PA capitulation clears way for 'proximity talks'
By Kim Bullimore
On May 7, US-backed “proximity talks” began two months after US special Mideast envoy George Mitchel, announced that the Fatah-led Palestine Authority (PA) and Israel had agreed to resume “indirect” negotiations. The “proximity talks” have been hailed by the Obama administration as a way of supposedly kick-starting the failed Arab-Israeli “peace process”. The talks have commenced despite the fact that Israel has not adhered to the 10-month “settlement freeze” demanded by the Obama administration.
Under the 1949 Geneva Convention on the Protection of Civilian Persons in Time of War, also known as the “Fourth Geneva Convention”, an occupying power may not transfer parts of its own civilian population into occupied territory. All of the Israeli settlements in the Palestinian territories militarily occupied by Israel since June 1967 are therefore illegal under international law. This has been repeatedly acknowledged by the UN Security Council and reaffirmed by the UN’s International Court of Justice in its December 2003 advisory opinion on Israel’s apartheid wall.
In May 2009, US President Barack Obama told Fatah leader Mahmoud Abbas, whose electoral mandate as PA president expired in January 2009, that Washington would press Israel to meet its obligations under a 2003 “road map for peace” endorsed by the UN, the US, the European Union and Russia, which included stopping the construction of new Israeli settlements and the expansion of existing settlements. By that time these settlements housed close to 500,000 Israeli citizens in the West Bank and occupied East Jerusalem.
However, according to an Israeli Peace Now NGO Settlement Watch project report published in February 2010 there have been repeated violations of the supposed settlement freeze announced by Israeli PM Benjamin Netanyahu last November. The report noted that in response to a parliamentary question, “Deputy Defense Minister Matan Vilnai admitted that 29 settlements [had] breached the settlement freeze order”.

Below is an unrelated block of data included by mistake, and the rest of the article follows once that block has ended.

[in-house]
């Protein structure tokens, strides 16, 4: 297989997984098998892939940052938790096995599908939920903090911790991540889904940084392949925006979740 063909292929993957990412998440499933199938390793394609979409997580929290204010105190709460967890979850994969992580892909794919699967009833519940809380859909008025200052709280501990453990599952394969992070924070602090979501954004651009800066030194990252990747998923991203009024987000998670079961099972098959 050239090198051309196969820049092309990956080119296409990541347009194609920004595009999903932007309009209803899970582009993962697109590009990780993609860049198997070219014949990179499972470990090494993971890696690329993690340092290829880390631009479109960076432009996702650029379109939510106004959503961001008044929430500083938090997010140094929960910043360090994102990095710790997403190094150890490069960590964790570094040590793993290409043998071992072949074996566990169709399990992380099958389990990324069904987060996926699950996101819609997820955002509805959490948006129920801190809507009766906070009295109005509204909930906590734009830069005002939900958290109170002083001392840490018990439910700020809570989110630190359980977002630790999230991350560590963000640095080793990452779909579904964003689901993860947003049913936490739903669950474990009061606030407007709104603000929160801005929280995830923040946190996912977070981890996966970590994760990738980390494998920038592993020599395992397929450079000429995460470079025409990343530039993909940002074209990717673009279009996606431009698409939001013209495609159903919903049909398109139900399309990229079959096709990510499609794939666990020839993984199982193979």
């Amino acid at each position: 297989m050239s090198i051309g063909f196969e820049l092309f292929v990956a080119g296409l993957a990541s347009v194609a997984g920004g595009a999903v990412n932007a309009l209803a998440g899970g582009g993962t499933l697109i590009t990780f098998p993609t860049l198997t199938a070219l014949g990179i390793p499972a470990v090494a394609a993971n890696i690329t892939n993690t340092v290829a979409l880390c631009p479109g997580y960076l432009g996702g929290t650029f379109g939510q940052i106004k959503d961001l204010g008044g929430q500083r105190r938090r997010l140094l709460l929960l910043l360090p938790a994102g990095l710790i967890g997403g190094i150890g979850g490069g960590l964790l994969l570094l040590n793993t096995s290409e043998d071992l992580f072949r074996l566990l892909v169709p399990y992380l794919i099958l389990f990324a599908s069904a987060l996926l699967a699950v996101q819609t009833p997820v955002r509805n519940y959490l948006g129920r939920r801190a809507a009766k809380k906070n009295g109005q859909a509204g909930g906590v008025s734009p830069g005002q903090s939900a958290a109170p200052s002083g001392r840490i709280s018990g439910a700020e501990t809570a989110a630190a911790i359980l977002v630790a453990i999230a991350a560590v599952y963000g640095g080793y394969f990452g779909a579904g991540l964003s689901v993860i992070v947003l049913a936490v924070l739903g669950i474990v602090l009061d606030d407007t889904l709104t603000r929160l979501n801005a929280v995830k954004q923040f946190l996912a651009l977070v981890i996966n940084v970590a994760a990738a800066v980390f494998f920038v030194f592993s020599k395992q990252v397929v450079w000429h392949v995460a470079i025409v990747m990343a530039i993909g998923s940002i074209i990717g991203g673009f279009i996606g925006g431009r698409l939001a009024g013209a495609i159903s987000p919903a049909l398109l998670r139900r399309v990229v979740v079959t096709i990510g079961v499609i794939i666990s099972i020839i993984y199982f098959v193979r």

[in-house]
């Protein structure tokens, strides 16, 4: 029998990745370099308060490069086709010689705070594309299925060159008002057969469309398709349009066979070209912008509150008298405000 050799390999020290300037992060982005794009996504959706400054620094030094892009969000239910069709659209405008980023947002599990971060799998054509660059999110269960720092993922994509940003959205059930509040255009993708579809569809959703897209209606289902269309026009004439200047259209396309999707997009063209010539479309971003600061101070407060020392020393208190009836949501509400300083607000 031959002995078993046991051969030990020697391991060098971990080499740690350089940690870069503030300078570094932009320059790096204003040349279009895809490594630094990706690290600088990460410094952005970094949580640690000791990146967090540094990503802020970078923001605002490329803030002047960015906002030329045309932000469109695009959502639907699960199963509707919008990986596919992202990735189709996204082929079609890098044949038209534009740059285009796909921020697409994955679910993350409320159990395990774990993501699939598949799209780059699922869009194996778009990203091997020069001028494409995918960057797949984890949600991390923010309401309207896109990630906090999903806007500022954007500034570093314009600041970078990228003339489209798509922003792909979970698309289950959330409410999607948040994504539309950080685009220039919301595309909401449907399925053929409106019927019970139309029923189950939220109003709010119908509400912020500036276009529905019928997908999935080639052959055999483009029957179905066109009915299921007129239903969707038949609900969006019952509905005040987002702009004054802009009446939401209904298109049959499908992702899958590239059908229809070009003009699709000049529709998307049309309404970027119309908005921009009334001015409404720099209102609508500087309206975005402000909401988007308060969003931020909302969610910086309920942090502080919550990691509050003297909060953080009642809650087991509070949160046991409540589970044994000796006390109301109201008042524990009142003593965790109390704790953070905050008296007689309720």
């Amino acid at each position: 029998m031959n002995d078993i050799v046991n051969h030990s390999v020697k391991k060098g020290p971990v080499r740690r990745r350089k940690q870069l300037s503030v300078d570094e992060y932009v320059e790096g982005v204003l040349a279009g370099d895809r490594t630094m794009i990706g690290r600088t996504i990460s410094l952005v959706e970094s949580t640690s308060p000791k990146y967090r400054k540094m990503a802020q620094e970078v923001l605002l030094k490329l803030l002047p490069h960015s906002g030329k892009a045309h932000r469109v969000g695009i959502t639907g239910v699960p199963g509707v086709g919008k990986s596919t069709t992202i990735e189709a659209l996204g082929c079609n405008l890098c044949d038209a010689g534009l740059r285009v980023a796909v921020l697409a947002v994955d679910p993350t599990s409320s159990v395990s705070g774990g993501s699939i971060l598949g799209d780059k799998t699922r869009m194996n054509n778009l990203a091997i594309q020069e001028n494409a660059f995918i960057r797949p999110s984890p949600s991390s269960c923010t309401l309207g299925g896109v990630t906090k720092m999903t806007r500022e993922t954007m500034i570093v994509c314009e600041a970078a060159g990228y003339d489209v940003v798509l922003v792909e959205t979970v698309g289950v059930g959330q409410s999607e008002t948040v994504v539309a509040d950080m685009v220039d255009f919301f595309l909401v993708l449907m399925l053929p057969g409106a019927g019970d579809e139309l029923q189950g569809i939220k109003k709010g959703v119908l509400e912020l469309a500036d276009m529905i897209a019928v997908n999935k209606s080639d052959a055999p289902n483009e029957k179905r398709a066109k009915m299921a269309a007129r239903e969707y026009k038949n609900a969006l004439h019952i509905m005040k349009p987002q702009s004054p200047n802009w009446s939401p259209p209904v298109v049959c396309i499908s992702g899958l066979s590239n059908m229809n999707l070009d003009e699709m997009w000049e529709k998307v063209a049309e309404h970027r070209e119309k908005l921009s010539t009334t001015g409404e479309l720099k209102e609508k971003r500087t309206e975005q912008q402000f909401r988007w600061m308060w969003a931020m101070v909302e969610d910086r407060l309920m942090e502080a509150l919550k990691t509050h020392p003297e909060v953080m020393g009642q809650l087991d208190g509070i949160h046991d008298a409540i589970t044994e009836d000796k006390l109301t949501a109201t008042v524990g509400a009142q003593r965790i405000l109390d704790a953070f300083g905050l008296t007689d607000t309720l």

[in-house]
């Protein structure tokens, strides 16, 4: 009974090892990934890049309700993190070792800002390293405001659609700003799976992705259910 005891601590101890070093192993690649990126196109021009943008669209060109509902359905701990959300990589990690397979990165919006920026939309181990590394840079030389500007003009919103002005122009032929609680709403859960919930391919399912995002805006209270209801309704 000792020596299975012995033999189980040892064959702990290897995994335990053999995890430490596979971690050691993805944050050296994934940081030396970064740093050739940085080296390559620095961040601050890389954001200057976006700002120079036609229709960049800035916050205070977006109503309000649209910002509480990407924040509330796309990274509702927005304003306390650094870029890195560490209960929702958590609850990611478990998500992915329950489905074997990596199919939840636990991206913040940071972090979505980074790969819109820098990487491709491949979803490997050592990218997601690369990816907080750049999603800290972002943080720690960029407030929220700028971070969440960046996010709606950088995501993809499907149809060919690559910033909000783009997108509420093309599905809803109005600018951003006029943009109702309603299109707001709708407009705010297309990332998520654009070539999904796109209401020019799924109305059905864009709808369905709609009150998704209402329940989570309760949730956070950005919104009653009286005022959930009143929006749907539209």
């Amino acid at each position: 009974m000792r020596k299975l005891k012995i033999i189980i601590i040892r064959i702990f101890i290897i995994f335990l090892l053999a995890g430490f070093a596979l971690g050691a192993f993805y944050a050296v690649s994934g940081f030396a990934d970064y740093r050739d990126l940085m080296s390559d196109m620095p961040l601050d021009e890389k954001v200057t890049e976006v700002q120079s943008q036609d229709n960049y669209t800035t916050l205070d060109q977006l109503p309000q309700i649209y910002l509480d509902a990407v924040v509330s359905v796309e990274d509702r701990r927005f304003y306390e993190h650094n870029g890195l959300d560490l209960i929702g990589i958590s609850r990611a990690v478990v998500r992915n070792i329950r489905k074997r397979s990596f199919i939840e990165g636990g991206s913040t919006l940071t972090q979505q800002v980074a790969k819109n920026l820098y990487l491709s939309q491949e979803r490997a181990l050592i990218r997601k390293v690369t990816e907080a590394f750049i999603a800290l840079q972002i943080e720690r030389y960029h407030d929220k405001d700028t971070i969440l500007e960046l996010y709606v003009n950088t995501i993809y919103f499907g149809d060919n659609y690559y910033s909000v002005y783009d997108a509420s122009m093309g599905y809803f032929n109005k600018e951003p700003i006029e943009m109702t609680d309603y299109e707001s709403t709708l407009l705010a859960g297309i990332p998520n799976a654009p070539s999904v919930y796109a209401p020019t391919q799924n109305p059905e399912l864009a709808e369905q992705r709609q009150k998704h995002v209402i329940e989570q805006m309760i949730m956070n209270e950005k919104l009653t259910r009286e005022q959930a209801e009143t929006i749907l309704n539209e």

Relying on Washington’s support, Abbas had previously stated that the PA would not engage in negotiations with Israel until the Netanyahu government froze settlement building and expansion. On May 2, however, Abbas sought Arab League approval for the PA’s capitulation to US and Israeli pressure to accept indirect negotiations without an Israeli settlement freeze. At a Cairo meeting of the Arab Peace Initiative Committee, only Syria and Lebanon, both of which have been the victims of Israeli military aggression, opposed giving the green light to the US brokered “proximity” talks.
At a press conference after the meeting, Syrian representative Yousef al-Ahmed said: “This committee has exceeded its authority and given the Palestinians the green light to start indirect talks without the Israelis taking steps on the ground … It was clear that the meeting ... was aimed at providing an Arab cover for an already-taken Palestinian decision to hold indirect negotiations with Israel with no guarantees”.
Nabil Abu Rudeina, a PA spokesperson said: “There is currently no idea to hold direct negotiations. The Palestinian and Arab positions on this matter are clear — there must be a clear reference for negotiations and the complete halt of settlements.” The PA’s engagement in the proximity talks confirms that it has opted to continue to pursue its failed strategy of diplomatic reliance on Washington, while informally abandoning its demand that Israel freeze settlement expansion as a precondition for negotiations.
On May 8, Yasser Abed Rabbo, Abbas’ chief adviser, told Israel’s YNet news website, that the decision to engage in the proximity talks was “mostly premised on pledges and guarantees made by the Americans to the Palestinian side in respect to the issues of settlements and the basis of negotiations — Security Council Resolutions 242 and 338, the Road Map, and the Arab peace initiative”. Rabbo stated that Washington had pledged to ensure all core issues of the conflict would be discussed and that it would supposedly “adopt a very determined stance” against any Israeli provocations to disrupt the talks.
This confirms that the PA leadership continues to view Washington as supposedly a “neutral broker” in the Arab-Israeli conflict. However, Washington is an active participant in the Israeli colonisation of the Occupied Palestinian Territories (OPT). As British freelance journalist Jonathan Cook reported in a May 15 article in the Abu Dhabi newspaper, The National, that the US government’s US Agency for International Development (USAID) has “helped to build 114 kilometers of Israeli-proposed roads [in the West Bank], despite a pledge from Washington six years ago that it would not assist in implementing what has been widely described as Israel’s ‘apartheid road’ plan”. Cook noted that USAID had “paid for the construction of nearly a quarter of the segregated road network put forward by Israel in 2004”.